While someone could technically have played the code as music, it would have sounded less like a tune and more like a cat walking across piano keys, says American saxophonist Merry Goldberg, who duped Russian spies with musical codes.
“I picked a note to start, and then I created the alphabet from there. Once you know it, it ends up being pretty easy to write things. I taught my friends on the trip the code, too,” saxophonist Goldberg, who led the musicians, says. “We used it in order to take in people’s addresses and other information we would need to find them. And we coded things while we were there so we would be able to take out some information about people and their efforts to emigrate, as well as details we hoped could help other people ask to leave.”
The US musicians got their bearings in Moscow before heading to Tbilisi, the capital of Georgia. There and on their next stop in Yerevan, the capital of Armenia, they successfully met members of the Phantom Orchestra, many of whom spoke some English, and spent time getting to know each other, playing music together, and even staging small, impromptu concerts.
During eight days of travel, the musicians were tailed constantly by Soviet agents and were repeatedly stopped for questioning. Merryl Goldberg says that members of the Phantom Orchestra, all of whom faced similar treatment in their daily lives, gave her and her colleagues advice and encouragement. When the Americans would express concerns that their presence was endangering the activists, Goldberg says the Phantom Orchestra members were resolute about the importance of spending time together. She adds, though, that some of the activists were later arrested and even beaten, because of the interactions.
“On the second night, we were playing together and the KGB came in and everything got shut down. The electricity was turned off; it was a scary situation,” Goldberg says. “And yet, when we’re playing music no one can take away that sense of freedom and empowerment. Playing together and communicating with people through music is like nothing else. I was amazed by the strength it brought the people there. Music can be very comforting, but it also conveys a sense of feeling powerful.”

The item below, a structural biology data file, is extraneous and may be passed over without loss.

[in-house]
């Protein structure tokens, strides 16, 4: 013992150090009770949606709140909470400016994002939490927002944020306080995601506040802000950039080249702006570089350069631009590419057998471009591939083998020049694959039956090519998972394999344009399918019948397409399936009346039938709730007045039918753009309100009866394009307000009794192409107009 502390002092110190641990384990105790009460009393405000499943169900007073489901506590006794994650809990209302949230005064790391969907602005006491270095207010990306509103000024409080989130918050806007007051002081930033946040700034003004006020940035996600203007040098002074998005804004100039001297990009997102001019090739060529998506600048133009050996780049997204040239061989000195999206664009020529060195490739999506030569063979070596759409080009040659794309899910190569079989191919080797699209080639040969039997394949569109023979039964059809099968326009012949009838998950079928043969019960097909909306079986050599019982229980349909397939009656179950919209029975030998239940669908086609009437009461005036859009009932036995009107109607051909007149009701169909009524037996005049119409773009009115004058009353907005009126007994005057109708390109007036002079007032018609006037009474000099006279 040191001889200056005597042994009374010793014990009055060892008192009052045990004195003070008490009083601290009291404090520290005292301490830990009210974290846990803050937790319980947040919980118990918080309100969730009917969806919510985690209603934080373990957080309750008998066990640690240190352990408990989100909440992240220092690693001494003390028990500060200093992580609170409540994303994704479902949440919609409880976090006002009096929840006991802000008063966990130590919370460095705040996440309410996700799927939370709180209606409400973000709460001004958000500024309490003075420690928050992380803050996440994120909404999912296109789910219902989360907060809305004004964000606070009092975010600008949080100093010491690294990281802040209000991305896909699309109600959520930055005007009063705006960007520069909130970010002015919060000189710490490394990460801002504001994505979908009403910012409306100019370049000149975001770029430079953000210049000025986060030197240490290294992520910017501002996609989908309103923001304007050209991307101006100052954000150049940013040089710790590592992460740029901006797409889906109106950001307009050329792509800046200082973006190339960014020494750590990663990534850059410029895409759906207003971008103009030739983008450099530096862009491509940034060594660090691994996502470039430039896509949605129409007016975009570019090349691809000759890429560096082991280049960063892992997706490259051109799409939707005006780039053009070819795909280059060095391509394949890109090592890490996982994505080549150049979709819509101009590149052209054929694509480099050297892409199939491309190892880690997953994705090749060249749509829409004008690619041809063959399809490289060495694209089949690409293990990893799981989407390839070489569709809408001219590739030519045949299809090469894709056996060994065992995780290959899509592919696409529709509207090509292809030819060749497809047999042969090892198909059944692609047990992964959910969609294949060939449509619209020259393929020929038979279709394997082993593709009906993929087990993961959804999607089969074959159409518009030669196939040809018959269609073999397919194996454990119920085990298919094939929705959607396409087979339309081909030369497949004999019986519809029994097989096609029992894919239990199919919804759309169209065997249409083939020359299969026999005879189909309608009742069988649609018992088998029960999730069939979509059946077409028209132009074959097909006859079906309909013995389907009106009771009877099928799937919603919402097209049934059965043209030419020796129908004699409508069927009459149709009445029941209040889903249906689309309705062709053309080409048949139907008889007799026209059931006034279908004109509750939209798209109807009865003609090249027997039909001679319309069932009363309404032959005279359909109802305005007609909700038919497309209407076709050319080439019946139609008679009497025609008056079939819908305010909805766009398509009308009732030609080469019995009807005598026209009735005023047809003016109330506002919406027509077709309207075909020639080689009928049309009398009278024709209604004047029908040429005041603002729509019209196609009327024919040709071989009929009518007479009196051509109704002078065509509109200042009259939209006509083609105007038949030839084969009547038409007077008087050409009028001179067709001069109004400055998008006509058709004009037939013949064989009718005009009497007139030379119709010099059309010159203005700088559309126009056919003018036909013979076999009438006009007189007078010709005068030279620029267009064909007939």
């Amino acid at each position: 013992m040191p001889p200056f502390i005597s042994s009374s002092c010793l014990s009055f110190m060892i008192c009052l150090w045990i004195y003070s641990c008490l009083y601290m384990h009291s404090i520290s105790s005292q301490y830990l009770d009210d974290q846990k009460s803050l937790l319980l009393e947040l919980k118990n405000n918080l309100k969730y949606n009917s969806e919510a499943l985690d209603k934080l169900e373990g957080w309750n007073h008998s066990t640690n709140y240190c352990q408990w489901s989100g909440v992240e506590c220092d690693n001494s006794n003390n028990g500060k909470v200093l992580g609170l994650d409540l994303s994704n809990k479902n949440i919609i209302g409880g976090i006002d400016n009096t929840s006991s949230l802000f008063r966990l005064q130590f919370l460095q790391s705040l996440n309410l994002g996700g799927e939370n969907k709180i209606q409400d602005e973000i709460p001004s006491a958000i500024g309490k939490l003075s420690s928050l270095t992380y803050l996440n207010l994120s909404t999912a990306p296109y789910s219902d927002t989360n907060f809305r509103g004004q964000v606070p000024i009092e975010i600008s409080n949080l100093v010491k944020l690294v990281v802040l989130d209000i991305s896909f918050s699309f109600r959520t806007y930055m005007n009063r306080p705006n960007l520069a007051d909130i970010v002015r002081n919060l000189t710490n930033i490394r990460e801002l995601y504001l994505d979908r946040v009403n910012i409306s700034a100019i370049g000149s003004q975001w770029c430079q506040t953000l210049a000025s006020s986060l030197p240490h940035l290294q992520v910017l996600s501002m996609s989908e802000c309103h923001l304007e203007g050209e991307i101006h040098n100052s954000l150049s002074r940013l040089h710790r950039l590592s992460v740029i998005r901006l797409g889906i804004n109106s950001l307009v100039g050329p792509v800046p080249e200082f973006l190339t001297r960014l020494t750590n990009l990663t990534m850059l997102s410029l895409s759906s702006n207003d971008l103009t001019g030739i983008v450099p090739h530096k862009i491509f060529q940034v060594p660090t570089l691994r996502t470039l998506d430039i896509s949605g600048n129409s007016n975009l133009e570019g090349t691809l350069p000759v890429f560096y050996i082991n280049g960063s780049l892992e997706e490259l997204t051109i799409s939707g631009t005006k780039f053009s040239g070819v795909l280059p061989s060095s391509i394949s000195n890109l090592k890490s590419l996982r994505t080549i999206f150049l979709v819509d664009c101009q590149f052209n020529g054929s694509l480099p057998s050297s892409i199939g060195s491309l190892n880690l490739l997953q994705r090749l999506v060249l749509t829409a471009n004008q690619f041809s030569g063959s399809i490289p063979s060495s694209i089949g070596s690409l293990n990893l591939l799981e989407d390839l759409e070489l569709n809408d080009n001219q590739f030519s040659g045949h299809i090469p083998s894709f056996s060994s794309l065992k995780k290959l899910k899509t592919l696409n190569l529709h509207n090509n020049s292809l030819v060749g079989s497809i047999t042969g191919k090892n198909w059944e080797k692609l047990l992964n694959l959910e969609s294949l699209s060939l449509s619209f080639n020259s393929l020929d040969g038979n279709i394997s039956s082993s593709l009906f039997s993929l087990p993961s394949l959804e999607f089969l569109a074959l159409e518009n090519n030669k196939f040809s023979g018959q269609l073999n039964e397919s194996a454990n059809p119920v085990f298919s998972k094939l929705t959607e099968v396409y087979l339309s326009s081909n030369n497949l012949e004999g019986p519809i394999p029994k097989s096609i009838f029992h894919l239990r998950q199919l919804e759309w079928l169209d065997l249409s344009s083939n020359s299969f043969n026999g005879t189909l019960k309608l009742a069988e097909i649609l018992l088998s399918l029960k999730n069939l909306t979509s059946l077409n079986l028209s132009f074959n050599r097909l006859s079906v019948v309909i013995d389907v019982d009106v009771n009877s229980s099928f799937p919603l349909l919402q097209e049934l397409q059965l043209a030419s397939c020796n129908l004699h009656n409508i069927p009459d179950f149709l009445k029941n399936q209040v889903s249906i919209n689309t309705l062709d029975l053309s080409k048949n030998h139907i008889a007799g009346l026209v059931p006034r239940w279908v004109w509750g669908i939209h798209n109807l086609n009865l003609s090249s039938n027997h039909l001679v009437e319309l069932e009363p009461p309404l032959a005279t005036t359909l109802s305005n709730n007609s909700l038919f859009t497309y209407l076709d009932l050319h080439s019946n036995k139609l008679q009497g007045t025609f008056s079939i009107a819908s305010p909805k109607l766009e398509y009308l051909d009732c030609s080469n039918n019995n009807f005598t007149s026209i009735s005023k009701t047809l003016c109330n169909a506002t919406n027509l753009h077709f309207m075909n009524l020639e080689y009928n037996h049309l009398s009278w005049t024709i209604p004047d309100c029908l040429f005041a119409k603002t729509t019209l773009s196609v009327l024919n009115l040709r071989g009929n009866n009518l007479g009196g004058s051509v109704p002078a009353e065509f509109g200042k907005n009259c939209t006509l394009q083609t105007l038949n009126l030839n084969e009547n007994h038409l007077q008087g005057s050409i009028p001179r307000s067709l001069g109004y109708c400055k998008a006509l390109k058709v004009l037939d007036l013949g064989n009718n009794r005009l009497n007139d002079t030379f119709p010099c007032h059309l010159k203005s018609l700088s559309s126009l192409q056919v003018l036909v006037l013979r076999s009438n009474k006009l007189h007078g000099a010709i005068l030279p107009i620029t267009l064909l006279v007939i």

After their time in Yerevan, the American musicians had planned to go to Riga, the capital of Latvia, and then to Leningrad, now St Petersburg in Russia. Finally, they were set to stop in Paris before returning to the United States. Instead, they were stopped and questioned again.
The musicians were supposed to be placed under house arrest in Yerevan, but Goldberg says that Armenian officials bristled at the KGB intrusion and let them continue their trip. Eventually, though, the musicians were picked up and escorted back to Moscow, where Soviet agents confiscated their passports. Goldberg says the group was driven around Moscow for several hours, perhaps as a scare tactic, before finally being allowed to stay together in a dormitory room guarded by young Soviet men with machine guns.
“At that point, you’re thinking they’re going to take us to Siberia or something,” she says. “We were super freaked out. So, we kept playing music for each other that night. And we played a beloved Russian folk tune, but out of tune, to annoy the young soldier outside our door. It gave us a sense of humour and empowerment.”
Finally, officials said the group would be deported to Sweden. They were heavily guarded and brought to a plane that had come from Sweden and was going to return without passengers. While officials searched their possessions again before letting them on the plane, no one ever flagged the sheet music. Goldberg points out that she even got the film from her camera back, perhaps thanks to a sympathiser.
“They were given no reason for their expulsion, and US officials are still waiting for information from the Soviet Foreign Ministry,” Reuters reported in a wire about the situation on May 31, 1985. “The spokesman said the expulsion appeared to be linked to their meeting with … Georgian dissidents.”
Goldberg says that while she later learned that some of the Soviet activists faced consequences for the visit, some of the people the musicians met on the trip were eventually able to permanently leave the USSR. She notes that while her musical code wouldn’t have been very difficult to crack if someone were focused on it, the obfuscation served its purpose, making it both an elegant and harmonious encryption scheme.
- A Wired report